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Posted 8 Aug 2012

Not so many irreducible fractions

, 8 Aug 2012 CPOL
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A solution to a Math problem.

I accidently found few papers in my parents' house, dating since I was 15 (I have no idea how those papers survived almost 19 years, but I am glad I found them). Those days, I was involved in Mathematical Olympiads, at school and national level. As you can imagine, those papers contain problems :)

This post is dedicated to one particular problem, that is:

Prove that any arbitrary segment of size 1⁄n (n >1, n∈N) on ℜ contains no more than (n+1)⁄2 irreducible fractions of type p⁄q (p,q∈Z), where 1≤q≤n.

What I remember, so far, is that this problem was part of the Liouville numbers lesson. Unfortunately, I can't reproduce the lesson (I can't remember it :(), but ... below is an alternative proof, containing the sort of analysis I like to define as "Don't be lazy to unfold the details".

Let's pick up an arbitrary number α∈ℜ so that it defines the [α, α+1⁄n] segment. For any rational number (irreducible fraction) p⁄q (p,q∈Z, 1≤q≤n) on this segment we have:
α≤p⁄q≤α+1⁄n or


1. Let's consider q=1, then from (*) we have α≤p1≤α+1⁄n. There can be maximum one such integer number p1. Why? Let's suppose there exists another one t1≠p1 so that
But this means 1≤|t1-p1|≤1⁄n<1, which is impossible (absolute difference between 2 different integers is always ≥1).

2. Let's consider q=2, then from (*) we have 2⋅α≤p2≤2⋅α+2⁄n. There can be maximum one such integer number p2 (proof is identical to the case above except 1≤|t2-p2|≤2⁄n).


N-1. Let's consider q=n-1, then from (*) we have (n-1)⋅α≤pn-1≤(n-1)⋅α+(n-1)⁄n. There can be maximum one such integer number pn-1 (proof is identical to the case(s) above except 1≤|tn-1-pn-1|≤(n-1)⁄n).

N. Let's consider q=n, then from (*) we have n⋅α≤p≤n⋅α+1. There can be maximum two (!!!) such integer numbers pn and pn+1. Why? Imagine that n⋅α is an integer, then n⋅α+1 is another different integer. If n⋅α isn't an integer, then there will be maximum one integer satisfying n⋅α≤pn≤n⋅α+1 (e.g. if we suppose there will be 2 integers n⋅α≤pn<t≤n⋅α+1, then 1≤t–pn≤1t=pn+1. Also n⋅α+1 ≤pn+1=t≤n⋅α+1pn+1= n⋅α+1pn= n⋅α so n⋅α is an integer).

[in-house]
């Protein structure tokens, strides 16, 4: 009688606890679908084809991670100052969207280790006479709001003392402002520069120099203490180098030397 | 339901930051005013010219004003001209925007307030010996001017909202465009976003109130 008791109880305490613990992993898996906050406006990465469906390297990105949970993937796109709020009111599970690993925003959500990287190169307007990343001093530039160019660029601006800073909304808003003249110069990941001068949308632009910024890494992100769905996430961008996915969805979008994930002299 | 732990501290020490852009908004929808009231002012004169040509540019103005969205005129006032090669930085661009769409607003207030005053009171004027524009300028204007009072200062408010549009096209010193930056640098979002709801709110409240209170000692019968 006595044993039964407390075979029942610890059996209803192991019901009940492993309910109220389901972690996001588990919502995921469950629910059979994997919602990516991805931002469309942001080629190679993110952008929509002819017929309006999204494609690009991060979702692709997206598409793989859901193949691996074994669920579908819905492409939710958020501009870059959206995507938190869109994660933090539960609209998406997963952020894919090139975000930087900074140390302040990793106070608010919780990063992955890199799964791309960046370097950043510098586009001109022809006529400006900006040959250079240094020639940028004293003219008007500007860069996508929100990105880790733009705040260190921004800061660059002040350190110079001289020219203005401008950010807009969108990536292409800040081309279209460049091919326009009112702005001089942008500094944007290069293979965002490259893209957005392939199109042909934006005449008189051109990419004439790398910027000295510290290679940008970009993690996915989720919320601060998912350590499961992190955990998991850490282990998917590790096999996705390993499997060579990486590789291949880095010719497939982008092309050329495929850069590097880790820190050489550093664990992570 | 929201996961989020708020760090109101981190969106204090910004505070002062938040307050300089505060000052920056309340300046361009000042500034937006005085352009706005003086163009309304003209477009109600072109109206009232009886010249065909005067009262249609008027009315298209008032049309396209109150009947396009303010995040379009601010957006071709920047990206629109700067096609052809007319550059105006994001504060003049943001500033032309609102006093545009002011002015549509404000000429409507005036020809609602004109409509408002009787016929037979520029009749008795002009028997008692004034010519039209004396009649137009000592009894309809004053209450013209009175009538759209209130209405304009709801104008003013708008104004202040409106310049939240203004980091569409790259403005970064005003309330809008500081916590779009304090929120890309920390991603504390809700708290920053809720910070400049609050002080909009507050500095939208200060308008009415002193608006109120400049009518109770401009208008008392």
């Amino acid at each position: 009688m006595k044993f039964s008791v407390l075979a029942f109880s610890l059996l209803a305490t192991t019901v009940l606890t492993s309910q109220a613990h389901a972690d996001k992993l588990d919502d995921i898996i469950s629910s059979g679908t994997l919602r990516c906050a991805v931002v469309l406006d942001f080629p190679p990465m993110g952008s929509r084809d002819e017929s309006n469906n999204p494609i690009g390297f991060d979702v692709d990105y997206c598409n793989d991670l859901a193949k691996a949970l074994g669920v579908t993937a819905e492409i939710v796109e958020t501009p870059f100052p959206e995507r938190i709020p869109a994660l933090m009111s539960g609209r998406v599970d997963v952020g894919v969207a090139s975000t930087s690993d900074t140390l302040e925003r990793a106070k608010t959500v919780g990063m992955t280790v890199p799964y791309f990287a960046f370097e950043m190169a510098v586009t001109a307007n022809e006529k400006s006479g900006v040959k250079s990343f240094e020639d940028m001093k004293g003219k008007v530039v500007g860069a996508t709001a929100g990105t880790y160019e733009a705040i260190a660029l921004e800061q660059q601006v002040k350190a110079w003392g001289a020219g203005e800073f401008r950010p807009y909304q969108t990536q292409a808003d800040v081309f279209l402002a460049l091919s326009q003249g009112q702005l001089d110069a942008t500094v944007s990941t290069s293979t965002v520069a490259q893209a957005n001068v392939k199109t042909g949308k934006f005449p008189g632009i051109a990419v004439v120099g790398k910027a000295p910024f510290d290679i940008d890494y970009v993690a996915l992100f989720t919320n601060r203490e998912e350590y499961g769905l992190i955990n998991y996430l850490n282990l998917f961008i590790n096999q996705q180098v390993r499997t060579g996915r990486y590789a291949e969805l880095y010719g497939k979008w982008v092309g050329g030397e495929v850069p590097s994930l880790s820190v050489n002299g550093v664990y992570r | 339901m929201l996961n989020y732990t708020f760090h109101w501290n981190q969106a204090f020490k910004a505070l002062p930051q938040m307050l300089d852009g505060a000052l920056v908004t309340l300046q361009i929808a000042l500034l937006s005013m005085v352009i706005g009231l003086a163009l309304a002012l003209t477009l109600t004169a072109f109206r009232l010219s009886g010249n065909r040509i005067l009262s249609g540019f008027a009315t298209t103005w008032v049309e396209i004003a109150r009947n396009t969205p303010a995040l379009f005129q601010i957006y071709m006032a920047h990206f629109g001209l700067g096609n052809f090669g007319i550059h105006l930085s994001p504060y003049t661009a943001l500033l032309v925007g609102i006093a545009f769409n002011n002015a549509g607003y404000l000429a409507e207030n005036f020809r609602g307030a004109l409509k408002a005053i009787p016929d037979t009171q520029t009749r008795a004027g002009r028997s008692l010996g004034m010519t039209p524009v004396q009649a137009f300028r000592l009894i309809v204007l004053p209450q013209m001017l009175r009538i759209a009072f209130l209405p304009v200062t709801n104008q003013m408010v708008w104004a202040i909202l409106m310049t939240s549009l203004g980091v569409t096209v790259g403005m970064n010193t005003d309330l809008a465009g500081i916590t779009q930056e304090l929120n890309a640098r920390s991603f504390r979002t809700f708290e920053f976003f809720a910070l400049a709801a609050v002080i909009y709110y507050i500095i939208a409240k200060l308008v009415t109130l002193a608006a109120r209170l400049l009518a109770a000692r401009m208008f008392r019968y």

At this step we know that there could be maximum (n+1) integers pi, satisfying (*) where 1≤q≤n.

Next, let's consider all the even q between 1 and n-1, e.g. q=2⋅s, then we have from (*)

2⋅s⋅α≤p2⋅s≤2⋅s⋅α+2⋅s⁄n and
s⋅α≤ps≤s⋅α+s⁄n which is ⇔ (multiplying by 2)
from which we can see that:
|p2⋅s-2⋅ps|≤2⋅s⁄n=q⁄n<1p2⋅s=2⋅ps or
pq⁄q=p2⋅s⁄(2⋅s)=ps⁄s or
pq⁄q is reducible.

We can state now that for any even q, pq⁄q is reducible, but there are (n-1)⁄2 even numbers between 1 and n-1. As a result we have maximum (n-1)⁄2 irreducible fractions satisfying:
α≤p⁄q≤α+1⁄n, where 1≤q≤n-1

What about the q=n case?

As we stated in the case N above, there can be maximum two integers (we noted then pn and pn+1) satisfying
if, and only if n⋅α is an integer.

If we consider pn<pn+1 then

From the case 1 above n⋅α≤n⋅p1≤n⋅α+1 or pn≤n⋅p1≤pn+1 which means
pn=n⋅p1 or

As a result, either pn⁄n or pn+1⁄n is further reducible, considering p1 exists. So we can have maximum one irreducible fraction. This means total maximum is 1+(n-1)⁄2=(n+1)⁄2 now.

If p1 doesn't exists (we stated there could be maximum 1), then both pn⁄n and pn+1⁄n can be irreducible, but the q=1 case (case 1) will have to be removed from the previously analysed options so 2-1+(n-1)⁄2=(n+1)⁄2.

One can observe that from the case 1, we can apply this technique (of multiplying) and deduce that pi=i⋅p1, 1≤i≤n-1. Yes, this is true, if we admit there exists p1 at all (this part is very subtle). But even in this particular case, the total is 2 irreducible fractions that is less than (n+1)⁄2 anyway.


This article, along with any associated source code and files, is licensed under The Code Project Open License (CPOL)


About the Author

Software Developer (Senior) Snappli Ltd.
United Kingdom United Kingdom
My name is Ruslan Ciurca. Currently I am a Software Developer at

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